This could very well be mixed into WoW practice. Religion, ritual and faith do not always make sense in the concrete sense. They still work though.

  40. #43 – Great point. Whenever a discussion like this gets rolling, I think of washing in a dirty river to cleanse leprosy. Makes no sense whatsoever, but it worked.

  41. Valoel, your post implies that the WoW is just a health code. Problem is, there are plenty of bad substances that are not forbidden by it, and plenty of good substances that are not prescribed. If viewed in this way, the teaching will always be seen to fall short, and it will never be justifiable. On the other hand, if you make it a matter of religious observance, just as Jewish and Muslim food rules, then it begins to make more sense as a covenant of obedience that can’t (and should not) be fully justified because of its supposed health benefits.

  42. I think Carl (45) is on the right track. However, I think it’s not fully nuanced, as he, and others, have said that obedience to the WoW is obedience to God. End of discussion.

    I see it as obedience to God by way of obedience to one’s faith community, one’s tribe. Other disciples of Christ and their tribes can be quite right by God, and quite healthy, if the New Testament is trustworthy, and not observe the WoW. However, one can’t be quite right by the LDS community and not be outwardly obedient to it. May not be reasonable. May not be logical nor consistent. May not always be scientifically healthful or causatively linked. And, undoubtedly, observance to it will continue to liberalize (or not) in ways that will exasperate those who enjoy consistency from “God.”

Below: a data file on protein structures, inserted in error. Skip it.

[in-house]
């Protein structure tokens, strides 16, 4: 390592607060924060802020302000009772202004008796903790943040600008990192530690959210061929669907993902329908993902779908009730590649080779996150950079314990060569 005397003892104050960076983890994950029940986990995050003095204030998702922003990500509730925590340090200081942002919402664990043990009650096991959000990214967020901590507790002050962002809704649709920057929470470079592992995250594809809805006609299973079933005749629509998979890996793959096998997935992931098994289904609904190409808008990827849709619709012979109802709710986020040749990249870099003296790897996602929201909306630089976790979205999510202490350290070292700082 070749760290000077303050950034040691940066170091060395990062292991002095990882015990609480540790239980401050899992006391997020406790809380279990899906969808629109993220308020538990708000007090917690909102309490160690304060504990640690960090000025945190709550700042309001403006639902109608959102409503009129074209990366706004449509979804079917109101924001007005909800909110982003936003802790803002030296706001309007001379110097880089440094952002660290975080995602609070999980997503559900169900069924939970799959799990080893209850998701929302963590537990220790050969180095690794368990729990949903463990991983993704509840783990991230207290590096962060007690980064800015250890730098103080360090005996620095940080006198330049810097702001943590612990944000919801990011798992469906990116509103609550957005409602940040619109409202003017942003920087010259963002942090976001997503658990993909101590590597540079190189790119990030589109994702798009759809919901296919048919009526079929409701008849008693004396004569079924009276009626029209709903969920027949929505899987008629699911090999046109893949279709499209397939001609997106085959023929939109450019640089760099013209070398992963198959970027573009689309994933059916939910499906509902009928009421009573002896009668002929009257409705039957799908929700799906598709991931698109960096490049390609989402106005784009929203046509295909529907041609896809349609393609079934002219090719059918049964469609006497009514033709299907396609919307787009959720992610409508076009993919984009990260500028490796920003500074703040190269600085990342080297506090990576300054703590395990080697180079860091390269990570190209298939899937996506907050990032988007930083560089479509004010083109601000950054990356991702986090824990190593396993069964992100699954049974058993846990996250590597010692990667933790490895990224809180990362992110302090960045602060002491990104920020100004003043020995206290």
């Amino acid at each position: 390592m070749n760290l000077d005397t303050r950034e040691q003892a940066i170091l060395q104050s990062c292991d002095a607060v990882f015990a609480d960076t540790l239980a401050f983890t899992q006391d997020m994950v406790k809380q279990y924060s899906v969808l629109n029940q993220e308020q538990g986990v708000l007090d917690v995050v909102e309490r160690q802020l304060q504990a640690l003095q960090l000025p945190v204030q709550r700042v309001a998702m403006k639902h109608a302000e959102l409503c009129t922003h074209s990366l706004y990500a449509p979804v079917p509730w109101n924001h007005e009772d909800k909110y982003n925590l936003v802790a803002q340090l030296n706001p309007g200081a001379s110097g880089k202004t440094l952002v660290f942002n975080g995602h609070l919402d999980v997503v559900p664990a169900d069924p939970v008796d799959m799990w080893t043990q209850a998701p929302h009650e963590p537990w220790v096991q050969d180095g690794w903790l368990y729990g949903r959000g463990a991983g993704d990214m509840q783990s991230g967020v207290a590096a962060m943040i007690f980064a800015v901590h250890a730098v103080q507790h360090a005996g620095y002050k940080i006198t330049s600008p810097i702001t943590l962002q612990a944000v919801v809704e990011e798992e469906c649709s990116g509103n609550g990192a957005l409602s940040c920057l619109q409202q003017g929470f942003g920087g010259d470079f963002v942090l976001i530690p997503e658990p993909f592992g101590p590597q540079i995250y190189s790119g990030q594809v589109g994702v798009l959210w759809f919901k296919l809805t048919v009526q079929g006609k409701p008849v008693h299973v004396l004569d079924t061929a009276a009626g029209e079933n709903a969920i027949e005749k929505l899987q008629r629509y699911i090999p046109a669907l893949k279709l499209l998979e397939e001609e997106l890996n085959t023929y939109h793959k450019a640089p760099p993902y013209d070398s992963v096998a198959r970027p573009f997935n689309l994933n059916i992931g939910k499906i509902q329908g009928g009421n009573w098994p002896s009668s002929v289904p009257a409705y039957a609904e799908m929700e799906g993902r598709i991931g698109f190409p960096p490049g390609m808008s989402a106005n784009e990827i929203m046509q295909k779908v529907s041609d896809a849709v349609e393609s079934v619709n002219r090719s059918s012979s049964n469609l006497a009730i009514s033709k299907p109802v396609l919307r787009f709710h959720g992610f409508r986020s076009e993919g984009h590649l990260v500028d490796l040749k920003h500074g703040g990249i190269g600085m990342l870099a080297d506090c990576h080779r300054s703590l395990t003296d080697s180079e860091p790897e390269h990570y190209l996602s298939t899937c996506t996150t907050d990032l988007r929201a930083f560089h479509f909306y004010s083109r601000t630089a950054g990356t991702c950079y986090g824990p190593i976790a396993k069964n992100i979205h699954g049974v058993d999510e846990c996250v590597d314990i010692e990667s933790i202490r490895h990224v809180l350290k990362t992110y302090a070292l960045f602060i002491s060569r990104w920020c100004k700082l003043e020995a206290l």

The WoW is a way to show one’s outward loyalty to one’s tribe, if one’s tribe is LDS. All faith tribes have their rules of conformity, of holiness, no matter how much individual liberty they do or don’t embrace. If one’s tribe one wants to be a part of is being an active, temple-going Mormon, then one, by obedience to the WoW, is placing one’s community identity over one’s individual needs, and that, it would seem to be, is always a great and appropriate way to serve God. The prescriptions and proscriptions to the LDS version of “belonging” and “obedience to God” by way of the WoW are just that. But they are more than just that.

    It’s a rewarding pursuit to finding what tribe you most authentically belong to, and want to belong to, and then living authentically to that. It’s an enigmatic yet exciting pursuit to finding out what pleases God and what please one’s tribe. Somethimes they are the same. Sometimes not. And sometimes they intermingle.

  43. Instead of the current prohibition against coffee, tea, alcohol, and tobacco, I propose a performance based word of wisdom faithfulness test. It could be modeled (through insiration) after the miltary physical test. The physical test would require something like a 2 mile run without feeling weary, and a 5 mile walk without fainting. Pushup could be used to determine “the weak and weakest of all saints who are or can be called saints.” Any deaths during the testing could be used as conclusive proof that “the destroying angel did not pass them.”